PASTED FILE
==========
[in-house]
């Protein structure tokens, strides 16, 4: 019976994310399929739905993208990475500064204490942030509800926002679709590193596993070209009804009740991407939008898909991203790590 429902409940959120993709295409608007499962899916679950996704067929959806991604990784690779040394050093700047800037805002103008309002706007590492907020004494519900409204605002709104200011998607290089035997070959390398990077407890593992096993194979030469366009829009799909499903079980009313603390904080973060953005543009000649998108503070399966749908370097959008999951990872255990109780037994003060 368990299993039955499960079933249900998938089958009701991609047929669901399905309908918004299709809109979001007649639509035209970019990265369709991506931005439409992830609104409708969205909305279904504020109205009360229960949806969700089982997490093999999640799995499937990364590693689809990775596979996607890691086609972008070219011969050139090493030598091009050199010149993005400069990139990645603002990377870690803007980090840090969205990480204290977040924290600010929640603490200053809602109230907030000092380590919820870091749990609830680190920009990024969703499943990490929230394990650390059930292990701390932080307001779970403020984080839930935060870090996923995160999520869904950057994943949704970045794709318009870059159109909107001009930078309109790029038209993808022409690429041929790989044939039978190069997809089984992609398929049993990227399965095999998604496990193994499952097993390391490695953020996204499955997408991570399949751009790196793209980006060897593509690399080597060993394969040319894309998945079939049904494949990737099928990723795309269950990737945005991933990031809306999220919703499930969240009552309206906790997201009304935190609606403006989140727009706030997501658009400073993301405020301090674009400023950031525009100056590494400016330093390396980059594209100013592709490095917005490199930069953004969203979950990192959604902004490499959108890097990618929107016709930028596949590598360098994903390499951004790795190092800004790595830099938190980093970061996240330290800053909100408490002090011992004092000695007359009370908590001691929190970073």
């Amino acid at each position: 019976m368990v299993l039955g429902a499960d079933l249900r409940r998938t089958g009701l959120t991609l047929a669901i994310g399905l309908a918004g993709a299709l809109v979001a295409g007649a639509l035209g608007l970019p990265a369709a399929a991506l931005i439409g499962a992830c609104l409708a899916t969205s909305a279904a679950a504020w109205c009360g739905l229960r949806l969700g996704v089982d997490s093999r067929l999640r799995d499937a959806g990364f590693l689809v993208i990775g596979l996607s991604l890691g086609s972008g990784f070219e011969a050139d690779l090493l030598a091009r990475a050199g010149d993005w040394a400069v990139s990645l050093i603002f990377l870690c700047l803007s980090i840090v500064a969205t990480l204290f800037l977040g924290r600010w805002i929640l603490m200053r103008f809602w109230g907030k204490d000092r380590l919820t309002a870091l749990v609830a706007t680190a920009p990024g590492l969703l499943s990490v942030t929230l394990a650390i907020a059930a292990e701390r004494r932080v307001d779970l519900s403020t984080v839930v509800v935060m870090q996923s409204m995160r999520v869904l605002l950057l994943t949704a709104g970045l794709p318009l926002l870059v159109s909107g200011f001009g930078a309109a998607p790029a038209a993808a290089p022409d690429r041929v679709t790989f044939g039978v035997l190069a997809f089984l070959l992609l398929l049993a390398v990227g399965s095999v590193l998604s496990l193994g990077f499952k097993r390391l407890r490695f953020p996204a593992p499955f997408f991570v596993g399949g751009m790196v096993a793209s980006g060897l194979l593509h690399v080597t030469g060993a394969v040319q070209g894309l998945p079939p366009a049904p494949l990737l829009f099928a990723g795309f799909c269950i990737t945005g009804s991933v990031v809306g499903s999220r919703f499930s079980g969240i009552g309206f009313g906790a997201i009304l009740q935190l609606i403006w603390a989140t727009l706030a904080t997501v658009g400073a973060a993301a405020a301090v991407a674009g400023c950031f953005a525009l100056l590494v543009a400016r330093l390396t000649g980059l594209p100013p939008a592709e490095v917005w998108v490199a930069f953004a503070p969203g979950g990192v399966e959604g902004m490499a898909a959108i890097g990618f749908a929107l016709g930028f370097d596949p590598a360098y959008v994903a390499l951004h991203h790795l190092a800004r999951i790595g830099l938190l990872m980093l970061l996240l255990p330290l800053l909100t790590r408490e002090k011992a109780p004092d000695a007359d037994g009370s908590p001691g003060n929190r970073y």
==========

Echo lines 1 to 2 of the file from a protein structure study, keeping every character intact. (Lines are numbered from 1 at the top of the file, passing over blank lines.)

[in-house]
């Protein structure tokens, strides 16, 4: 019976994310399929739905993208990475500064204490942030509800926002679709590193596993070209009804009740991407939008898909991203790590 429902409940959120993709295409608007499962899916679950996704067929959806991604990784690779040394050093700047800037805002103008309002706007590492907020004494519900409204605002709104200011998607290089035997070959390398990077407890593992096993194979030469366009829009799909499903079980009313603390904080973060953005543009000649998108503070399966749908370097959008999951990872255990109780037994003060 368990299993039955499960079933249900998938089958009701991609047929669901399905309908918004299709809109979001007649639509035209970019990265369709991506931005439409992830609104409708969205909305279904504020109205009360229960949806969700089982997490093999999640799995499937990364590693689809990775596979996607890691086609972008070219011969050139090493030598091009050199010149993005400069990139990645603002990377870690803007980090840090969205990480204290977040924290600010929640603490200053809602109230907030000092380590919820870091749990609830680190920009990024969703499943990490929230394990650390059930292990701390932080307001779970403020984080839930935060870090996923995160999520869904950057994943949704970045794709318009870059159109909107001009930078309109790029038209993808022409690429041929790989044939039978190069997809089984992609398929049993990227399965095999998604496990193994499952097993390391490695953020996204499955997408991570399949751009790196793209980006060897593509690399080597060993394969040319894309998945079939049904494949990737099928990723795309269950990737945005991933990031809306999220919703499930969240009552309206906790997201009304935190609606403006989140727009706030997501658009400073993301405020301090674009400023950031525009100056590494400016330093390396980059594209100013592709490095917005490199930069953004969203979950990192959604902004490499959108890097990618929107016709930028596949590598360098994903390499951004790795190092800004790595830099938190980093970061996240330290800053909100408490002090011992004092000695007359009370908590001691929190970073």